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What Are Ezines and Do I Need to Publish One? FAQs

Award-winning writer Kathy Widenhouse has helped hundreds of nonprofits and writers produce successful content and has gained 600K+ views for her writing tutorials. She is the author of 9 books. See more of Kathy’s content here.

Updated 2.15.24

Ezines gained popularity in the late 1990s and early 2000s with the rise of the internet. Those first online publications may appear clunky and outdated today, compared with sleeker versions available through the email marketing landscape. Nevertheless, an ezine’s fundamental role has remained unchanged: an ezine provides valuable content to online audiences.

If you’re thinking about publishing one, you may have questions like those explained here.

What are ezines? Electronic + Magazine = Ezine with Word Wise at Nonprofit Copywriter. #WritingTips #TipforWritingNewsletters

Q. What are ezines?

Ezines, short for “electronic magazines,” are online newsletters. They are sent, received, and read on the internet, versus being printed on paper and mailed through the postal service.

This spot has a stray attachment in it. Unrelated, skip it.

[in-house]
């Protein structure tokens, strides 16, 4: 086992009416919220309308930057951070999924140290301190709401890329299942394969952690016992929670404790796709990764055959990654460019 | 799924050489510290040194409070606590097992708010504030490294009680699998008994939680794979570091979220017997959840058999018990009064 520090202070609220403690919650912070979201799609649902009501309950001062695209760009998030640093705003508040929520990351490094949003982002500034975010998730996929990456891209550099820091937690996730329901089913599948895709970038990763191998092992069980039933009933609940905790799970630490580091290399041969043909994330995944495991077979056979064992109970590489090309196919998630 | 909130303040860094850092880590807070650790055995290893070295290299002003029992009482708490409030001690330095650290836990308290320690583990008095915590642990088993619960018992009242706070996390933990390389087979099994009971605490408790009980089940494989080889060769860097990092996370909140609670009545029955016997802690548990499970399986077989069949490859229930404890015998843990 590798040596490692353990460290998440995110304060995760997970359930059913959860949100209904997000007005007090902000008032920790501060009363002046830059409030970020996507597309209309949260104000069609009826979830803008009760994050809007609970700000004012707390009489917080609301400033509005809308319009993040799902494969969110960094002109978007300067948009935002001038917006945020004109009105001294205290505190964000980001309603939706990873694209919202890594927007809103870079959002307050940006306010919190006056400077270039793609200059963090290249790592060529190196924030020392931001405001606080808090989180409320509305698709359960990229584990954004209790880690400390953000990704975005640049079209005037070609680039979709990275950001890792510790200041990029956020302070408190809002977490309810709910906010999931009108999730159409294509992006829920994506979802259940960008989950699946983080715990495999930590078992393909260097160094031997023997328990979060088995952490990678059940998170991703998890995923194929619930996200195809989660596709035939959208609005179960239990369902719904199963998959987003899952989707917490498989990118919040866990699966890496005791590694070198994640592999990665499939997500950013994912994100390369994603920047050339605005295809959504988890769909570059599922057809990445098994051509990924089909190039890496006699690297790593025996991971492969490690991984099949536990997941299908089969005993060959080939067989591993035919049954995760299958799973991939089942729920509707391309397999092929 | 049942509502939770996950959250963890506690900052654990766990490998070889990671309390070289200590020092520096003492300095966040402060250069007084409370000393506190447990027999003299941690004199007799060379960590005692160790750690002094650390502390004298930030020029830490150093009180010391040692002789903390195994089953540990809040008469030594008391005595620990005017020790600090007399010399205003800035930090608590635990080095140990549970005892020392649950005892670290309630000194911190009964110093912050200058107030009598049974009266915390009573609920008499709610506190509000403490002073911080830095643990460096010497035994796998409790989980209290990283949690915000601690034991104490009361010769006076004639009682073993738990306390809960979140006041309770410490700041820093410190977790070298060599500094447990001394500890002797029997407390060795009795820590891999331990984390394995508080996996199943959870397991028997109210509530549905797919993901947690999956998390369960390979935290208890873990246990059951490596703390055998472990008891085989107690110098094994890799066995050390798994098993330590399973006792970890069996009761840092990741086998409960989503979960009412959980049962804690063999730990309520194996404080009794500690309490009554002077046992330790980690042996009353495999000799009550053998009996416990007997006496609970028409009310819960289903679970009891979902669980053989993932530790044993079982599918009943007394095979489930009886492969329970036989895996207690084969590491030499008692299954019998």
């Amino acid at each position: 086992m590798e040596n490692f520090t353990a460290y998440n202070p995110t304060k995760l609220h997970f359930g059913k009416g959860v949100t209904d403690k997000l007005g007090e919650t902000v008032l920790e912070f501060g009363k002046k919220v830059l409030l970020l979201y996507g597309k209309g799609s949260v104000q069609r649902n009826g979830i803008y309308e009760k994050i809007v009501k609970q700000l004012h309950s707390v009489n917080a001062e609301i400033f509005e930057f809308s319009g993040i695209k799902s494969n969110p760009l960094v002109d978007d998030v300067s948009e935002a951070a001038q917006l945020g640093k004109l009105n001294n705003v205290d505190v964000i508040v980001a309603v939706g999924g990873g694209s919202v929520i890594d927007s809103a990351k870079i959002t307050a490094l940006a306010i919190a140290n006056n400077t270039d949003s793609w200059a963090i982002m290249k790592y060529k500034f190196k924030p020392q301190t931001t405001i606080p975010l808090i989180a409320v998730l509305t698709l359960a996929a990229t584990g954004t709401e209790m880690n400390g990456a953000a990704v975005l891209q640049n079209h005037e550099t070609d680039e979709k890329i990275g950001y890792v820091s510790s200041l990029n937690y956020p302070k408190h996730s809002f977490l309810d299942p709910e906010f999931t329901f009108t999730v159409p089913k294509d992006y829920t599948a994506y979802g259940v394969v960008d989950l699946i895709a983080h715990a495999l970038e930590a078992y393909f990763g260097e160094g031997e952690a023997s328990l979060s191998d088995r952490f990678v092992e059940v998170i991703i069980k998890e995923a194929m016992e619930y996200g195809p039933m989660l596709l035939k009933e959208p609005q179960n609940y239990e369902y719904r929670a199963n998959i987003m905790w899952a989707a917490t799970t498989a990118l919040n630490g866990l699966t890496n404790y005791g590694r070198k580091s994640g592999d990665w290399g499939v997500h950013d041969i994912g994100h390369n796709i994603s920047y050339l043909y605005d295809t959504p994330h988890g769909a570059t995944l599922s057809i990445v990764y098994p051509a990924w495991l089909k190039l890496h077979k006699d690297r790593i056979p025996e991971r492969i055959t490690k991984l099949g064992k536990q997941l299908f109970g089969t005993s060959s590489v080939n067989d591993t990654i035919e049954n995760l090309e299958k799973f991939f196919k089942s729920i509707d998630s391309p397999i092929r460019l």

Ezines provide helpful information online. They can cover topics in any niche (just as traditional print magazines do) including news, entertainment, lifestyles, technology, and more. Like print publications, ezines offers content in formats ranging from articles and essays to interviews and reviews – both in images and text. However, electronic newsletters also feature videos and links.

Q. How are ezines different from print newsletters and magazines?

  • Delivery. A print newsletter is delivered through the mail or presented as a left-behind. An ezine is delivered online.
  • Production. A print newsletter or magazine requires an editorial team, an advertising team, and follows a strict publishing schedule. An ezine, however, is typically produced by a single person or small group. It can be sent at the click of a button.
  • Lifespan. A traditional print newsletter is tangible. Your reader holds it, turns it over in her hand, skims the headlines, sets it down, picks it up, posts it on the fridge with a magnet, leaves it laying out on a desk.